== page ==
Redox Determinants in Severe Asthma (SARP)
Recruitment status was Recruiting
Hypotheses: 1) Airway pH regulation is abnormal in severe asthma; 2) In severe asthma, there is formation of cytotoxic nitrogen oxides and loss of beneficial nitrogen oxides in the airways
|Study Design:||Intervention Model: Single Group Assignment
Masking: Open Label
Primary Purpose: Diagnostic
|Official Title:||Redox Determinants in Severe Asthma|
- improvemewnt in post-bronchodilator FEV1 (cut point 15% [ Time Frame: 21 days ] [ Designated as safety issue: No ]
- Reduction in exhaled NO (cut point 25%) [ Time Frame: 21 days ] [ Designated as safety issue: No ]
- Increasze in breath pH (cut point 10%) [ Time Frame: 21 days ] [ Designated as safety issue: No ]
|Study Start Date:||July 2006|
|Estimated Study Completion Date:||June 2008|
|Estimated Primary Completion Date:||June 2008 (Final data collection date for primary outcome measure)|
Specific Aim 1:Test hypothesis that airway pH regulation is abnormal in severe asthma.
1a) Determine the effects of systemic corticosteroids on breath pH in children with severe and mild to moderate asthma.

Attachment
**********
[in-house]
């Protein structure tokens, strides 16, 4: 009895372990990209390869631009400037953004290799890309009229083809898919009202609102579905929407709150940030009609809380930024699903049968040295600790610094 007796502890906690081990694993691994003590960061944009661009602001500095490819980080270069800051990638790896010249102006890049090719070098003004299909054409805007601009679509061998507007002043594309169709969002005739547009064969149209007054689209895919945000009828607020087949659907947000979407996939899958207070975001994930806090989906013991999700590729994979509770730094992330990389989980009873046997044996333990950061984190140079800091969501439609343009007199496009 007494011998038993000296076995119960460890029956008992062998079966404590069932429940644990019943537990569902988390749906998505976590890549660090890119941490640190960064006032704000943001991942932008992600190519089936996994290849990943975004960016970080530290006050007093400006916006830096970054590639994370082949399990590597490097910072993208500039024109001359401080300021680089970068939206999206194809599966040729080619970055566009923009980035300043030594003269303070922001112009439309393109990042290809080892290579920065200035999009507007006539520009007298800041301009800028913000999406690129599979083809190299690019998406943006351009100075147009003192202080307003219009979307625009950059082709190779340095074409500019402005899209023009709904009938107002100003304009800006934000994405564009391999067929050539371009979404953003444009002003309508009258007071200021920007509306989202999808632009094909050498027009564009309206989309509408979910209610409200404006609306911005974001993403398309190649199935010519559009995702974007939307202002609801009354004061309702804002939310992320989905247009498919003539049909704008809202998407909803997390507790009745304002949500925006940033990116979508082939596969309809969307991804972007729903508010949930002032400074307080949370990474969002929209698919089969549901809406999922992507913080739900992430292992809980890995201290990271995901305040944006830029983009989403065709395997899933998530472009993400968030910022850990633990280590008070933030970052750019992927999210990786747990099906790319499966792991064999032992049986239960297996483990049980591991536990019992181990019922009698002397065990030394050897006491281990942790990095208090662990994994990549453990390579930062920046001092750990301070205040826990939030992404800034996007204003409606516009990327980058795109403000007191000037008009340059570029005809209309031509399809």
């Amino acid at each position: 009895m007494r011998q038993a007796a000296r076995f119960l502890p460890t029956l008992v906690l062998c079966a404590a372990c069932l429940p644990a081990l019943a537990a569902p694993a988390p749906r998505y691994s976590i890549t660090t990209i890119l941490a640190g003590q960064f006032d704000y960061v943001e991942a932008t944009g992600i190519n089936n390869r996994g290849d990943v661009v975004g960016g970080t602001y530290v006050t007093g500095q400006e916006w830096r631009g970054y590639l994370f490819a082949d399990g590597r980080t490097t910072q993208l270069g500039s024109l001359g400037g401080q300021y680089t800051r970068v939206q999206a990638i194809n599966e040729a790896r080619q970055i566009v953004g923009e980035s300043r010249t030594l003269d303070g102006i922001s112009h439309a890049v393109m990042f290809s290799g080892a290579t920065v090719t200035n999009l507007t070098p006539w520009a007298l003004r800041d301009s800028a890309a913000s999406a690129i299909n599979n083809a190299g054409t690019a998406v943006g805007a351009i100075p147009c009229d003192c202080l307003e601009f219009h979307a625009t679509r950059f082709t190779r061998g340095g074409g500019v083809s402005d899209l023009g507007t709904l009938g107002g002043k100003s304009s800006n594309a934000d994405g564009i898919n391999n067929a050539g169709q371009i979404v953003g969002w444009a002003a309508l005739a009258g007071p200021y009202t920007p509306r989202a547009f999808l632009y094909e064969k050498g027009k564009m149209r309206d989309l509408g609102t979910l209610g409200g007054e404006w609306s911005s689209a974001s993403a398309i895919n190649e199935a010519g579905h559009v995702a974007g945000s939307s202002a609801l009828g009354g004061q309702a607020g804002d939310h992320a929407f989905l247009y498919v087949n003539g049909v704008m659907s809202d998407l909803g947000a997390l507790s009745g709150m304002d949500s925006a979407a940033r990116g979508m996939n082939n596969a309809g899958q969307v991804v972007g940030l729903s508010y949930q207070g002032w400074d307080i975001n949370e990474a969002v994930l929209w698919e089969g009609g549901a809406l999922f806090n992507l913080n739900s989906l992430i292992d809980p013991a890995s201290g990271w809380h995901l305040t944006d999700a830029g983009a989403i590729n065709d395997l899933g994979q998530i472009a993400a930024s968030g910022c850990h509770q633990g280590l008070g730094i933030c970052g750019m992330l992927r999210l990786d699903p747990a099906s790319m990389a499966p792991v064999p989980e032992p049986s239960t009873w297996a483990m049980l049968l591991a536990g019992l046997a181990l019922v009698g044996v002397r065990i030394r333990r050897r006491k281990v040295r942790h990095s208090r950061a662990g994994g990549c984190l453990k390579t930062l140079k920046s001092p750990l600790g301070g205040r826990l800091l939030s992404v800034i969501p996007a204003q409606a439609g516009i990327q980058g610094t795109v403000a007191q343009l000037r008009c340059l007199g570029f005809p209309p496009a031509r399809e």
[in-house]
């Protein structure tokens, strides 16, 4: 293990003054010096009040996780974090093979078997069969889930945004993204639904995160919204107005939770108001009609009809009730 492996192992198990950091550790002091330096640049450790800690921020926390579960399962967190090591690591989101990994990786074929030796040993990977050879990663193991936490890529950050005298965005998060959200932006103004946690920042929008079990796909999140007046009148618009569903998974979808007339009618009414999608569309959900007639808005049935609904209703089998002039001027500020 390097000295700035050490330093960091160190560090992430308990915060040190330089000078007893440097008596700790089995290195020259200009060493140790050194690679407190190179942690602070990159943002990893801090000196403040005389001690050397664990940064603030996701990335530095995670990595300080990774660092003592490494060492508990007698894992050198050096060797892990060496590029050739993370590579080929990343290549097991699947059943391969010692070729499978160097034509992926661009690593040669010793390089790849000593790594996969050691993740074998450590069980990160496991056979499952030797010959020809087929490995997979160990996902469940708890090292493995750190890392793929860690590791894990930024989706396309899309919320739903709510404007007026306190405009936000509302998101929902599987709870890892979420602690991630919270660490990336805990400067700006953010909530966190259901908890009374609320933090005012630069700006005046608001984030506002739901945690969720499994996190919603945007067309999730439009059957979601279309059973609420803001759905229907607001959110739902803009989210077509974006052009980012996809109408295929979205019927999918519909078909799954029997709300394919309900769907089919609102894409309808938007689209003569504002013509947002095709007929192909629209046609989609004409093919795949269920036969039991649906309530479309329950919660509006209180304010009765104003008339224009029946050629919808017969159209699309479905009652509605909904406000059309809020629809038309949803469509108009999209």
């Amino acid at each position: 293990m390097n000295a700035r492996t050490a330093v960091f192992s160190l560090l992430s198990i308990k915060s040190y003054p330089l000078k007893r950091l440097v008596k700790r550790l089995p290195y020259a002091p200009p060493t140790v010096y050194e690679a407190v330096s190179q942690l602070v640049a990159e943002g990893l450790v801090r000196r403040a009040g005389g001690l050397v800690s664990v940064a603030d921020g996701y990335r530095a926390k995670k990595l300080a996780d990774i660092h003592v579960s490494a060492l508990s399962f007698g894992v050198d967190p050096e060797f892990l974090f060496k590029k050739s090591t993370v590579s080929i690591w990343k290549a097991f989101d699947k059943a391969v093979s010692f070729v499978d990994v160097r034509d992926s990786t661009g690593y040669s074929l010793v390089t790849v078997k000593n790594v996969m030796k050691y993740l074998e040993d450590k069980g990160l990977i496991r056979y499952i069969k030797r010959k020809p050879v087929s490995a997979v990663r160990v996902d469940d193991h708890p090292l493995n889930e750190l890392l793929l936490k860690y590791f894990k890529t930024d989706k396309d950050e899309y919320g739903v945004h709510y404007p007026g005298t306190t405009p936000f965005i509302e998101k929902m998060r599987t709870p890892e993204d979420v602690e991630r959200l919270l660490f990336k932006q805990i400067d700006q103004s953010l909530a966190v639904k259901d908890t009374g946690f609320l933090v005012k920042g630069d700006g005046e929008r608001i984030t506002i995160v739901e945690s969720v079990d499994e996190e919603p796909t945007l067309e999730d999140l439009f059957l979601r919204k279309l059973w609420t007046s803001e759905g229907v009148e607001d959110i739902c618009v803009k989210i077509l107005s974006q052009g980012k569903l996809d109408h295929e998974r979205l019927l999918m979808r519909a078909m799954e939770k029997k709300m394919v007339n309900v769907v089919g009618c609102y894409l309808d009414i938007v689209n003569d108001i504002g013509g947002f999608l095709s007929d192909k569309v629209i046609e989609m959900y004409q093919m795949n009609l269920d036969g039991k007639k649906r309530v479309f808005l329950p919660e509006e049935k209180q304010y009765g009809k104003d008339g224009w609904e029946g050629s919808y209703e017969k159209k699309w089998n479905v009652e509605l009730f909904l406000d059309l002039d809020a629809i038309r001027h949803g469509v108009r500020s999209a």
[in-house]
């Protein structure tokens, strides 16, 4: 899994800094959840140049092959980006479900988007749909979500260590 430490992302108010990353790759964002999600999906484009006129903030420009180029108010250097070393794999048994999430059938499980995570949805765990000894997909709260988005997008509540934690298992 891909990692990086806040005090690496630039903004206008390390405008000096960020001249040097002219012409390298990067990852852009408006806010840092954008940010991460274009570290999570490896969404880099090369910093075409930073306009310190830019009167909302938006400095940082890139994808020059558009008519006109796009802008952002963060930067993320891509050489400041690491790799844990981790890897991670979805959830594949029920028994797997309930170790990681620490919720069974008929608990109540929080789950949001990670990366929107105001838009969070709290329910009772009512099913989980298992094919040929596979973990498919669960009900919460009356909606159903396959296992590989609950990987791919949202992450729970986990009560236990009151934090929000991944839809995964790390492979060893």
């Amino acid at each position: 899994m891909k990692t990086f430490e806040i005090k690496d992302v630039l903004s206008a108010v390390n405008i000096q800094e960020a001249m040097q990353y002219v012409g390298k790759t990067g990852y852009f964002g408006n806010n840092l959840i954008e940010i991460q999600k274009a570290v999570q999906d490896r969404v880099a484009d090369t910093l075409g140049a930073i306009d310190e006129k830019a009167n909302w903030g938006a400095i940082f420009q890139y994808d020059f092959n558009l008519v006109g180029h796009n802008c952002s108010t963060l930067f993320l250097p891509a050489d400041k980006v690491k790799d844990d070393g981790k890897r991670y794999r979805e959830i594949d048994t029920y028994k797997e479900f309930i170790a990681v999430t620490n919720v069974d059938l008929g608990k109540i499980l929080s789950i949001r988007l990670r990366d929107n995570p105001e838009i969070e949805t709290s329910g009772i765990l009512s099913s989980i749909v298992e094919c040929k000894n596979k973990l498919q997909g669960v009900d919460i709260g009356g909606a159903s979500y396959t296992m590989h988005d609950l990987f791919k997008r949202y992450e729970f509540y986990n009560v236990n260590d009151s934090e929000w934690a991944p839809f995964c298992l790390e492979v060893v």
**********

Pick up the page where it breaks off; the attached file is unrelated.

1b) Examine whether breath condensate pH and other biomarkers of oxidant stress can predict clinical outcomes in children with severe and mild to moderate asthma.
1c) Identify whether increased Th1/Th2 cytokine ratio, and abnormalities in airway glutaminase, G-SNO-reductase, VATPase, and carbonic anhydrase are associated with airway pH disturbance in children with severe asthma.
1d) Test whether rhinovirus infections, which reduce airway pH, persist longer or are more frequent in children with severe asthma than in children with mild to moderate asthma.
1e) Examine the relationship between gastroesophageal reflux and proximal airway pH in children with severe asthma and mild to moderate asthma.
|United States, Georgia|
|Emory Childrens Center||Recruiting|
|Atlanta, Georgia, United States, 30322|
|Contact: Eric Hunter, BS 404-727-3691 email@example.com|
|Principal Investigator: William G Teague, MD|